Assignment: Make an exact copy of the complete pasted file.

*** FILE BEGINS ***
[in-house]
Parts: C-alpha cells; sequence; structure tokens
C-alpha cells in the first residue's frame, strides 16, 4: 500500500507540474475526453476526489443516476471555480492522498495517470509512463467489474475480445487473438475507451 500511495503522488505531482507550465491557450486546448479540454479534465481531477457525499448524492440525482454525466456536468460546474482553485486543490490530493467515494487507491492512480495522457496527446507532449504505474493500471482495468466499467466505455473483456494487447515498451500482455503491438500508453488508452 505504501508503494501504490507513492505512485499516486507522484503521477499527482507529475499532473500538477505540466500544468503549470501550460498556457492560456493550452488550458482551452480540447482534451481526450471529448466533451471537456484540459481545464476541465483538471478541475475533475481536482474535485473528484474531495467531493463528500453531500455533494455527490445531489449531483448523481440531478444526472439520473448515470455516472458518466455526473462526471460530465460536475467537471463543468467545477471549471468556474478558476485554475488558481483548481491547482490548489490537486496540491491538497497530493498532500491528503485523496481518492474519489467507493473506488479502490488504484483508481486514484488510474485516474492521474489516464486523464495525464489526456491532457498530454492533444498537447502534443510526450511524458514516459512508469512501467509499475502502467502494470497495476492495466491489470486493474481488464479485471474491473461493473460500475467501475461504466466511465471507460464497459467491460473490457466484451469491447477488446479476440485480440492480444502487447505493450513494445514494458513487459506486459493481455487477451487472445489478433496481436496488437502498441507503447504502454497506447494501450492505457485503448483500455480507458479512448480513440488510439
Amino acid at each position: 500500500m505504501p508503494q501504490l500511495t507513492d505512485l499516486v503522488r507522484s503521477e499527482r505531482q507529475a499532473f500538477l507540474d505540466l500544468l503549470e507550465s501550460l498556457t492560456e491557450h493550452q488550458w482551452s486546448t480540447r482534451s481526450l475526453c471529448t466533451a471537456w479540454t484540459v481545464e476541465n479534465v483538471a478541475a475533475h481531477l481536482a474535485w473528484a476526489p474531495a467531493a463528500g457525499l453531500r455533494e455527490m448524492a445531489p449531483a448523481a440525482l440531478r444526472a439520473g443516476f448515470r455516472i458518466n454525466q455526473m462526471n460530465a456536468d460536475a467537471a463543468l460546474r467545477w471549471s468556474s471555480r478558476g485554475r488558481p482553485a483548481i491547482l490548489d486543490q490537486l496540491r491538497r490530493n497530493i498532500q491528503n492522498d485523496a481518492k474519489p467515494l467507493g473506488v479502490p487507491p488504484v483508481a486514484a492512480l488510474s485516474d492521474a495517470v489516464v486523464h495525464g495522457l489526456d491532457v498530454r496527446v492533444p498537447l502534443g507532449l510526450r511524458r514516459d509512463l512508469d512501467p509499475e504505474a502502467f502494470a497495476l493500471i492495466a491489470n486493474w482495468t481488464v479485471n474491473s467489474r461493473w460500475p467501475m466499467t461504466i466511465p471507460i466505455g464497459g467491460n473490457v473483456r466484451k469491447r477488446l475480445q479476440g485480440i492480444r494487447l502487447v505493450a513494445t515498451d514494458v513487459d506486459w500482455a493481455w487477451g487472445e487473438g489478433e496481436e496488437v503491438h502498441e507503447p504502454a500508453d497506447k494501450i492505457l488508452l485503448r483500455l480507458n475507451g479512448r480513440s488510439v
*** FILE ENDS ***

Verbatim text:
[in-house]
Parts: C-alpha cells; sequence; structure tokens
C-alpha cells in the first residue's frame, strides 16, 4: 500500500507540474475526453476526489443516476471555480492522498495517470509512463467489474475480445487473438475507451 500511495503522488505531482507550465491557450486546448479540454479534465481531477457525499448524492440525482454525466456536468460546474482553485486543490490530493467515494487507491492512480495522457496527446507532449504505474493500471482495468466499467466505455473483456494487447515498451500482455503491438500508453488508452 505504501508503494501504490507513492505512485499516486507522484503521477499527482507529475499532473500538477505540466500544468503549470501550460498556457492560456493550452488550458482551452480540447482534451481526450471529448466533451471537456484540459481545464476541465483538471478541475475533475481536482474535485473528484474531495467531493463528500453531500455533494455527490445531489449531483448523481440531478444526472439520473448515470455516472458518466455526473462526471460530465460536475467537471463543468467545477471549471468556474478558476485554475488558481483548481491547482490548489490537486496540491491538497497530493498532500491528503485523496481518492474519489467507493473506488479502490488504484483508481486514484488510474485516474492521474489516464486523464495525464489526456491532457498530454492533444498537447502534443510526450511524458514516459512508469512501467509499475502502467502494470497495476492495466491489470486493474481488464479485471474491473461493473460500475467501475461504466466511465471507460464497459467491460473490457466484451469491447477488446479476440485480440492480444502487447505493450513494445514494458513487459506486459493481455487477451487472445489478433496481436496488437502498441507503447504502454497506447494501450492505457485503448483500455480507458479512448480513440488510439
Amino acid at each position: 500500500m505504501p508503494q501504490l500511495t507513492d505512485l499516486v503522488r507522484s503521477e499527482r505531482q507529475a499532473f500538477l507540474d505540466l500544468l503549470e507550465s501550460l498556457t492560456e491557450h493550452q488550458w482551452s486546448t480540447r482534451s481526450l475526453c471529448t466533451a471537456w479540454t484540459v481545464e476541465n479534465v483538471a478541475a475533475h481531477l481536482a474535485w473528484a476526489p474531495a467531493a463528500g457525499l453531500r455533494e455527490m448524492a445531489p449531483a448523481a440525482l440531478r444526472a439520473g443516476f448515470r455516472i458518466n454525466q455526473m462526471n460530465a456536468d460536475a467537471a463543468l460546474r467545477w471549471s468556474s471555480r478558476g485554475r488558481p482553485a483548481i491547482l490548489d486543490q490537486l496540491r491538497r490530493n497530493i498532500q491528503n492522498d485523496a481518492k474519489p467515494l467507493g473506488v479502490p487507491p488504484v483508481a486514484a492512480l488510474s485516474d492521474a495517470v489516464v486523464h495525464g495522457l489526456d491532457v498530454r496527446v492533444p498537447l502534443g507532449l510526450r511524458r514516459d509512463l512508469d512501467p509499475e504505474a502502467f502494470a497495476l493500471i492495466a491489470n486493474w482495468t481488464v479485471n474491473s467489474r461493473w460500475p467501475m466499467t461504466i466511465p471507460i466505455g464497459g467491460n473490457v473483456r466484451k469491447r477488446l475480445q479476440g485480440i492480444r494487447l502487447v505493450a513494445t515498451d514494458v513487459d506486459w500482455a493481455w487477451g487472445e487473438g489478433e496481436e496488437v503491438h502498441e507503447p504502454a500508453d497506447k494501450i492505457l488508452l485503448r483500455l480507458n475507451g479512448r480513440s488510439v